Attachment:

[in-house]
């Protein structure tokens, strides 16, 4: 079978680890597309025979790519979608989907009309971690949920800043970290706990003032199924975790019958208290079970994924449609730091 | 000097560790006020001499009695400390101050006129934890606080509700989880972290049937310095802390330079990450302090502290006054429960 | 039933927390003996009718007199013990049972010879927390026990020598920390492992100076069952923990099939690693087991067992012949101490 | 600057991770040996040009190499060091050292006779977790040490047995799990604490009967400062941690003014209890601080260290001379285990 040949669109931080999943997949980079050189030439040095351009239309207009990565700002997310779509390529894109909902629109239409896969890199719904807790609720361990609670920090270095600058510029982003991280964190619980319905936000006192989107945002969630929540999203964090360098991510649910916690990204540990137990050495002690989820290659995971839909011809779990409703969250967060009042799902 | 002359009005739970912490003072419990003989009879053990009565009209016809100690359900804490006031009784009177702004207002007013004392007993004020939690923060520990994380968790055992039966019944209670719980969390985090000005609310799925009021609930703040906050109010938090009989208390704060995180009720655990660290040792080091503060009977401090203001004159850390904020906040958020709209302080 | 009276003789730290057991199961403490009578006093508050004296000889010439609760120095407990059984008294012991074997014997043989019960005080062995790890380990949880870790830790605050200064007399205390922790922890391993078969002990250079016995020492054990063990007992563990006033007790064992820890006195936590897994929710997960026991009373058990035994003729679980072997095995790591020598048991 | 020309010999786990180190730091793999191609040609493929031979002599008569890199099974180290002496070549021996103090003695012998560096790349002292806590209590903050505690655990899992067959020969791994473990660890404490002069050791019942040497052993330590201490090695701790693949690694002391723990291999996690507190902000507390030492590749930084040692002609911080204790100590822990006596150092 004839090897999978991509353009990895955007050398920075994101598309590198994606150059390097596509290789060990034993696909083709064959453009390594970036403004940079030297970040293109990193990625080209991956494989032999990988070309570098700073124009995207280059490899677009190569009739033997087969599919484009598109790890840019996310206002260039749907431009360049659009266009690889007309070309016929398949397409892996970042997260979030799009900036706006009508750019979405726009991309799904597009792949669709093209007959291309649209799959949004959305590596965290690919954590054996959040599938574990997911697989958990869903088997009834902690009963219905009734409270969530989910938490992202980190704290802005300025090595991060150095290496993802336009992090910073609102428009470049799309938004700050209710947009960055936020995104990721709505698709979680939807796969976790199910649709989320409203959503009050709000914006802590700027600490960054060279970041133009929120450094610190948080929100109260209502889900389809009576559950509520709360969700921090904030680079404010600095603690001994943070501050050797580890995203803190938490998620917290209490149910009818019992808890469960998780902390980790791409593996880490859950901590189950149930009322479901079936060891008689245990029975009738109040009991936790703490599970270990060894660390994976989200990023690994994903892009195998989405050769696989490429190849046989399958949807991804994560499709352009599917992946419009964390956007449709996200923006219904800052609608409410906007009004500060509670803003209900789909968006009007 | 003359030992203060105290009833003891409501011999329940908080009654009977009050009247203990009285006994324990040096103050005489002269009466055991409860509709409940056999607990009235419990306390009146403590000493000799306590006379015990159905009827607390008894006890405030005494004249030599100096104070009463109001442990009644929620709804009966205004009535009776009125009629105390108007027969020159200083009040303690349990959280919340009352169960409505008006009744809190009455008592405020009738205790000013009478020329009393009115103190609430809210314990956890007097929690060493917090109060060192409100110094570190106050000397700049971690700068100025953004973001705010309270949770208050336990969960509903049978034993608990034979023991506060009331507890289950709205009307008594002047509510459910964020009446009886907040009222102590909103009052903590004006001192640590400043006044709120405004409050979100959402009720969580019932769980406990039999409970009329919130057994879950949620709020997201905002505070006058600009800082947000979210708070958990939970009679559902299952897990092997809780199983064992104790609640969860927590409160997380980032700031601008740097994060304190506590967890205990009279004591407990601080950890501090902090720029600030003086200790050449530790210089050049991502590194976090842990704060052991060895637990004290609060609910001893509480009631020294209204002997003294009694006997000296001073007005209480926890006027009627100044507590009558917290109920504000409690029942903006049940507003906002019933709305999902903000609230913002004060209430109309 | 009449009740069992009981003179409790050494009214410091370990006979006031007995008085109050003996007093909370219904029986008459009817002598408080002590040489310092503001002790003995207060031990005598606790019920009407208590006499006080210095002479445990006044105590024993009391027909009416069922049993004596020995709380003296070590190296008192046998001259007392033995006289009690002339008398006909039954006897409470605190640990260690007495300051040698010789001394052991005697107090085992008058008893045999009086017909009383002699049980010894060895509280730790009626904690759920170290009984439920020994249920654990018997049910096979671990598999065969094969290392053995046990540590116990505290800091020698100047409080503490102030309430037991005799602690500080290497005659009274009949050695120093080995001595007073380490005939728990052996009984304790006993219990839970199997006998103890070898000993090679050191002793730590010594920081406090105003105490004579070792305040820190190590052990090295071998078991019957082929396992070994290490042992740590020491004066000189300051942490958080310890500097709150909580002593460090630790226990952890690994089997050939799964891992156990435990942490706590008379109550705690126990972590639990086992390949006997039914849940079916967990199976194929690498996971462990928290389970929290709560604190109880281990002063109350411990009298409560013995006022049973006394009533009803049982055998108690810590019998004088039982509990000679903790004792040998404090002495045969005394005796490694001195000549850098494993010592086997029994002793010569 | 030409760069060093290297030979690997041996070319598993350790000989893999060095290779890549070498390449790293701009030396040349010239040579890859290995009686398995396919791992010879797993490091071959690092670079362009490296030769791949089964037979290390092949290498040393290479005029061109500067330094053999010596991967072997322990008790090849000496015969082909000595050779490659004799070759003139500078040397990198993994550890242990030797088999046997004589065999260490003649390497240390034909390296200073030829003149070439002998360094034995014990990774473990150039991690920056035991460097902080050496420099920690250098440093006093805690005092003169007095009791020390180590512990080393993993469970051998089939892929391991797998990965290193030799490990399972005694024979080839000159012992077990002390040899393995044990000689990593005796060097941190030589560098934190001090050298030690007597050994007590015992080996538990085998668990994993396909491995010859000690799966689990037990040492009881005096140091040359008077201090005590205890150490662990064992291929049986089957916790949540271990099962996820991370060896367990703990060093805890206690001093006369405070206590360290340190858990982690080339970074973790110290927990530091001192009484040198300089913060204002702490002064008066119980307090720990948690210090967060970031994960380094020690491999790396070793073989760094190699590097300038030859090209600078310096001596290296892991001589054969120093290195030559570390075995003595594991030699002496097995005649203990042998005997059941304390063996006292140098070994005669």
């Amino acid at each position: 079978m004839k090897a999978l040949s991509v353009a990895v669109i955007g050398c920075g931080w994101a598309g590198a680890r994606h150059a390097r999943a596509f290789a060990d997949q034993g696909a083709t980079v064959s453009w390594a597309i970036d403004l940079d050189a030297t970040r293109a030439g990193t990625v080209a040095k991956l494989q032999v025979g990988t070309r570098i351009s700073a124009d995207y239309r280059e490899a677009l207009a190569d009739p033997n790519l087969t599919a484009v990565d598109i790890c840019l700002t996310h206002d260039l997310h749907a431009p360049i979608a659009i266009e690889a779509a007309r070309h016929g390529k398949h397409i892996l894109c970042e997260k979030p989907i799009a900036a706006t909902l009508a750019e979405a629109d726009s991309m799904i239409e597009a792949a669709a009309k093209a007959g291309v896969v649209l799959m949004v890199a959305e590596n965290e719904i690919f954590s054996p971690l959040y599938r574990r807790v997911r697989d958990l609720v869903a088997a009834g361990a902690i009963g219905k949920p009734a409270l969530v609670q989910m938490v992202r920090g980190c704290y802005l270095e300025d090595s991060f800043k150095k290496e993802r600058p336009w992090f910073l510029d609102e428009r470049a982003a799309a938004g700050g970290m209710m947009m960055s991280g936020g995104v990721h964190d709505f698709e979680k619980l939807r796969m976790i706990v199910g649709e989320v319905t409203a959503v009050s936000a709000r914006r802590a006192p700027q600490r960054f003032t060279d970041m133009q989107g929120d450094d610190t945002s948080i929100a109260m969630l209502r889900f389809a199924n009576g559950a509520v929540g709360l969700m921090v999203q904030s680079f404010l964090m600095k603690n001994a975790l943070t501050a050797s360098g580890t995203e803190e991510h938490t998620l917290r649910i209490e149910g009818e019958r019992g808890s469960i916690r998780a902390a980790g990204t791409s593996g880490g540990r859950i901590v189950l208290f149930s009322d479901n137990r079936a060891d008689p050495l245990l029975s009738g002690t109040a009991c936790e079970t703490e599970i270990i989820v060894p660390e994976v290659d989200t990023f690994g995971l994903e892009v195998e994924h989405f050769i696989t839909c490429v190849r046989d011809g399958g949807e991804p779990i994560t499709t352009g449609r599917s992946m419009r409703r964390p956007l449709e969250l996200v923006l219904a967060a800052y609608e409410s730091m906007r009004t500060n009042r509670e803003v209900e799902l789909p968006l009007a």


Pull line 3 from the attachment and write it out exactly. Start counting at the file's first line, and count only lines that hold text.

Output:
């Amino acid at each position: 079978m004839k090897a999978l040949s991509v353009a990895v669109i955007g050398c920075g931080w994101a598309g590198a680890r994606h150059a390097r999943a596509f290789a060990d997949q034993g696909a083709t980079v064959s453009w390594a597309i970036d403004l940079d050189a030297t970040r293109a030439g990193t990625v080209a040095k991956l494989q032999v025979g990988t070309r570098i351009s700073a124009d995207y239309r280059e490899a677009l207009a190569d009739p033997n790519l087969t599919a484009v990565d598109i790890c840019l700002t996310h206002d260039l997310h749907a431009p360049i979608a659009i266009e690889a779509a007309r070309h016929g390529k398949h397409i892996l894109c970042e997260k979030p989907i799009a900036a706006t909902l009508a750019e979405a629109d726009s991309m799904i239409e597009a792949a669709a009309k093209a007959g291309v896969v649209l799959m949004v890199a959305e590596n965290e719904i690919f954590s054996p971690l959040y599938r574990r807790v997911r697989d958990l609720v869903a088997a009834g361990a902690i009963g219905k949920p009734a409270l969530v609670q989910m938490v992202r920090g980190c704290y802005l270095e300025d090595s991060f800043k150095k290496e993802r600058p336009w992090f910073l510029d609102e428009r470049a982003a799309a938004g700050g970290m209710m947009m960055s991280g936020g995104v990721h964190d709505f698709e979680k619980l939807r796969m976790i706990v199910g649709e989320v319905t409203a959503v009050s936000a709000r914006r802590a006192p700027q600490r960054f003032t060279d970041m133009q989107g929120d450094d610190t945002s948080i929100a109260m969630l209502r889900f389809a199924n009576g559950a509520v929540g709360l969700m921090v999203q904030s680079f404010l964090m600095k603690n001994a975790l943070t501050a050797s360098g580890t995203e803190e991510h938490t998620l917290r649910i209490e149910g009818e019958r019992g808890s469960i916690r998780a902390a980790g990204t791409s593996g880490g540990r859950i901590v189950l208290f149930s009322d479901n137990r079936a060891d008689p050495l245990l029975s009738g002690t109040a009991c936790e079970t703490e599970i270990i989820v060894p660390e994976v290659d989200t990023f690994g995971l994903e892009v195998e994924h989405f050769i696989t839909c490429v190849r046989d011809g399958g949807e991804p779990i994560t499709t352009g449609r599917s992946m419009r409703r964390p956007l449709e969250l996200v923006l219904a967060a800052y609608e409410s730091m906007r009004t500060n009042r509670e803003v209900e799902l789909p968006l009007a």